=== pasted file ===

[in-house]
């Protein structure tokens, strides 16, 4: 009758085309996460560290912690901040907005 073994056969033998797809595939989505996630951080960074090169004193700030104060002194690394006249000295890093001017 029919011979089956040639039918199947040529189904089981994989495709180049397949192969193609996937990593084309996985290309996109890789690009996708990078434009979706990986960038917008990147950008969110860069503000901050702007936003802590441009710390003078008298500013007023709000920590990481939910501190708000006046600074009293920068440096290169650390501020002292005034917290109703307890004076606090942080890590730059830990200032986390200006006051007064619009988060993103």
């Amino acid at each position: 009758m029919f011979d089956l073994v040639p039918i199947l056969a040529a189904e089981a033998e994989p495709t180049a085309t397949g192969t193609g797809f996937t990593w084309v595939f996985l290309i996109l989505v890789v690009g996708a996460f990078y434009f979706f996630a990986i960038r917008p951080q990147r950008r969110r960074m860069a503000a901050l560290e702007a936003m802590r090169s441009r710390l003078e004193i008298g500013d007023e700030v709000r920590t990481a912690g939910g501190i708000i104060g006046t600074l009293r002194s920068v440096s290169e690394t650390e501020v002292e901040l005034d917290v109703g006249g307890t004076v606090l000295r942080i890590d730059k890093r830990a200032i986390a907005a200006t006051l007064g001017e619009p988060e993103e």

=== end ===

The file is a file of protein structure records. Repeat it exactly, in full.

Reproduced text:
[in-house]
């Protein structure tokens, strides 16, 4: 009758085309996460560290912690901040907005 073994056969033998797809595939989505996630951080960074090169004193700030104060002194690394006249000295890093001017 029919011979089956040639039918199947040529189904089981994989495709180049397949192969193609996937990593084309996985290309996109890789690009996708990078434009979706990986960038917008990147950008969110860069503000901050702007936003802590441009710390003078008298500013007023709000920590990481939910501190708000006046600074009293920068440096290169650390501020002292005034917290109703307890004076606090942080890590730059830990200032986390200006006051007064619009988060993103």
């Amino acid at each position: 009758m029919f011979d089956l073994v040639p039918i199947l056969a040529a189904e089981a033998e994989p495709t180049a085309t397949g192969t193609g797809f996937t990593w084309v595939f996985l290309i996109l989505v890789v690009g996708a996460f990078y434009f979706f996630a990986i960038r917008p951080q990147r950008r969110r960074m860069a503000a901050l560290e702007a936003m802590r090169s441009r710390l003078e004193i008298g500013d007023e700030v709000r920590t990481a912690g939910g501190i708000i104060g006046t600074l009293r002194s920068v440096s290169e690394t650390e501020v002292e901040l005034d917290v109703g006249g307890t004076v606090l000295r942080i890590d730059k890093r830990a200032i986390a907005a200006t006051l007064g001017e619009p988060e993103e």